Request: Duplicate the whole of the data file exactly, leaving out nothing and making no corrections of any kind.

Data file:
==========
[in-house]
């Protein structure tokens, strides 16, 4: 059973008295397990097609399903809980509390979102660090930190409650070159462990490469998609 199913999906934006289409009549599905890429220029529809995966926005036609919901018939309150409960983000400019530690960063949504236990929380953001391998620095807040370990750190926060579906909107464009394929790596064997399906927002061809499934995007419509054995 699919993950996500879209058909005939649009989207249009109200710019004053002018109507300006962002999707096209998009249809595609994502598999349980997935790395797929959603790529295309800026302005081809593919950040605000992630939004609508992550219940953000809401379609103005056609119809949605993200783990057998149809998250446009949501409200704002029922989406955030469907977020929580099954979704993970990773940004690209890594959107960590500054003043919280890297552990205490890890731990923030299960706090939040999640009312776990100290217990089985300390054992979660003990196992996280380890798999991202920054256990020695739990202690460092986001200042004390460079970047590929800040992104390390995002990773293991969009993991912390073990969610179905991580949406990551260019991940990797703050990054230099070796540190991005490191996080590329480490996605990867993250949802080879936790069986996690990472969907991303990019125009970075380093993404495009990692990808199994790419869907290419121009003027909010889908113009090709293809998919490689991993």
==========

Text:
[in-house]
């Protein structure tokens, strides 16, 4: 059973008295397990097609399903809980509390979102660090930190409650070159462990490469998609 199913999906934006289409009549599905890429220029529809995966926005036609919901018939309150409960983000400019530690960063949504236990929380953001391998620095807040370990750190926060579906909107464009394929790596064997399906927002061809499934995007419509054995 699919993950996500879209058909005939649009989207249009109200710019004053002018109507300006962002999707096209998009249809595609994502598999349980997935790395797929959603790529295309800026302005081809593919950040605000992630939004609508992550219940953000809401379609103005056609119809949605993200783990057998149809998250446009949501409200704002029922989406955030469907977020929580099954979704993970990773940004690209890594959107960590500054003043919280890297552990205490890890731990923030299960706090939040999640009312776990100290217990089985300390054992979660003990196992996280380890798999991202920054256990020695739990202690460092986001200042004390460079970047590929800040992104390390995002990773293991969009993991912390073990969610179905991580949406990551260019991940990797703050990054230099070796540190991005490191996080590329480490996605990867993250949802080879936790069986996690990472969907991303990019125009970075380093993404495009990692990808199994790419869907290419121009003027909010889908113009090709293809998919490689991993």